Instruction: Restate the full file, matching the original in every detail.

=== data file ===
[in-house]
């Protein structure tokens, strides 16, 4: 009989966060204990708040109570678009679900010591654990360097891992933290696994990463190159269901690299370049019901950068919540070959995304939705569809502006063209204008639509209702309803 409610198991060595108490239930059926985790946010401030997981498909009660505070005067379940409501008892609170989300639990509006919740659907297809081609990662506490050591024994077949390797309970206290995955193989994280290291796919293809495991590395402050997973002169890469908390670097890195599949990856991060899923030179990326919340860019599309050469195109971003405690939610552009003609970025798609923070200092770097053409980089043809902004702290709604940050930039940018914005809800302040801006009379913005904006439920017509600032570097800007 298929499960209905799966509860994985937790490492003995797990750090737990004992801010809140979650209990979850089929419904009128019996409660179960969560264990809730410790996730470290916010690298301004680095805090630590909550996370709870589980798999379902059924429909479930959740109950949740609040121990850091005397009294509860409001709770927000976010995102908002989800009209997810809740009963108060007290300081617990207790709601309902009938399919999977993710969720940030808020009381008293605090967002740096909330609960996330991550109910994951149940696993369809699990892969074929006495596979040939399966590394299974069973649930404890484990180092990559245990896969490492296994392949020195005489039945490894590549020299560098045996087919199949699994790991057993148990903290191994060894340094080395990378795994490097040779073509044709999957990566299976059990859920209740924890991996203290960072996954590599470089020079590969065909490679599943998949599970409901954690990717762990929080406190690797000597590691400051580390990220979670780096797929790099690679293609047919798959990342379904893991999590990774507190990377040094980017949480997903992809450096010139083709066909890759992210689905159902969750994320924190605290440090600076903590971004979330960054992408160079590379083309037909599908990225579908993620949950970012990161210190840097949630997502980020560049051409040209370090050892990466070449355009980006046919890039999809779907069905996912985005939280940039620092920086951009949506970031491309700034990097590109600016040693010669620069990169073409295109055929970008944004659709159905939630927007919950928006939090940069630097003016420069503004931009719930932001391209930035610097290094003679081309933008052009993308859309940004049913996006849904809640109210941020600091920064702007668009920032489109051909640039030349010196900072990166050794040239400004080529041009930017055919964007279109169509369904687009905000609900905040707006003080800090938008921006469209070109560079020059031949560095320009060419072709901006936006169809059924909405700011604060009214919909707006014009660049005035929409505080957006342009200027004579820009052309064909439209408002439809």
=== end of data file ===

[in-house]
């Protein structure tokens, strides 16, 4: 009989966060204990708040109570678009679900010591654990360097891992933290696994990463190159269901690299370049019901950068919540070959995304939705569809502006063209204008639509209702309803 409610198991060595108490239930059926985790946010401030997981498909009660505070005067379940409501008892609170989300639990509006919740659907297809081609990662506490050591024994077949390797309970206290995955193989994280290291796919293809495991590395402050997973002169890469908390670097890195599949990856991060899923030179990326919340860019599309050469195109971003405690939610552009003609970025798609923070200092770097053409980089043809902004702290709604940050930039940018914005809800302040801006009379913005904006439920017509600032570097800007 298929499960209905799966509860994985937790490492003995797990750090737990004992801010809140979650209990979850089929419904009128019996409660179960969560264990809730410790996730470290916010690298301004680095805090630590909550996370709870589980798999379902059924429909479930959740109950949740609040121990850091005397009294509860409001709770927000976010995102908002989800009209997810809740009963108060007290300081617990207790709601309902009938399919999977993710969720940030808020009381008293605090967002740096909330609960996330991550109910994951149940696993369809699990892969074929006495596979040939399966590394299974069973649930404890484990180092990559245990896969490492296994392949020195005489039945490894590549020299560098045996087919199949699994790991057993148990903290191994060894340094080395990378795994490097040779073509044709999957990566299976059990859920209740924890991996203290960072996954590599470089020079590969065909490679599943998949599970409901954690990717762990929080406190690797000597590691400051580390990220979670780096797929790099690679293609047919798959990342379904893991999590990774507190990377040094980017949480997903992809450096010139083709066909890759992210689905159902969750994320924190605290440090600076903590971004979330960054992408160079590379083309037909599908990225579908993620949950970012990161210190840097949630997502980020560049051409040209370090050892990466070449355009980006046919890039999809779907069905996912985005939280940039620092920086951009949506970031491309700034990097590109600016040693010669620069990169073409295109055929970008944004659709159905939630927007919950928006939090940069630097003016420069503004931009719930932001391209930035610097290094003679081309933008052009993308859309940004049913996006849904809640109210941020600091920064702007668009920032489109051909640039030349010196900072990166050794040239400004080529041009930017055919964007279109169509369904687009905000609900905040707006003080800090938008921006469209070109560079020059031949560095320009060419072709901006936006169809059924909405700011604060009214919909707006014009660049005035929409505080957006342009200027004579820009052309064909439209408002439809």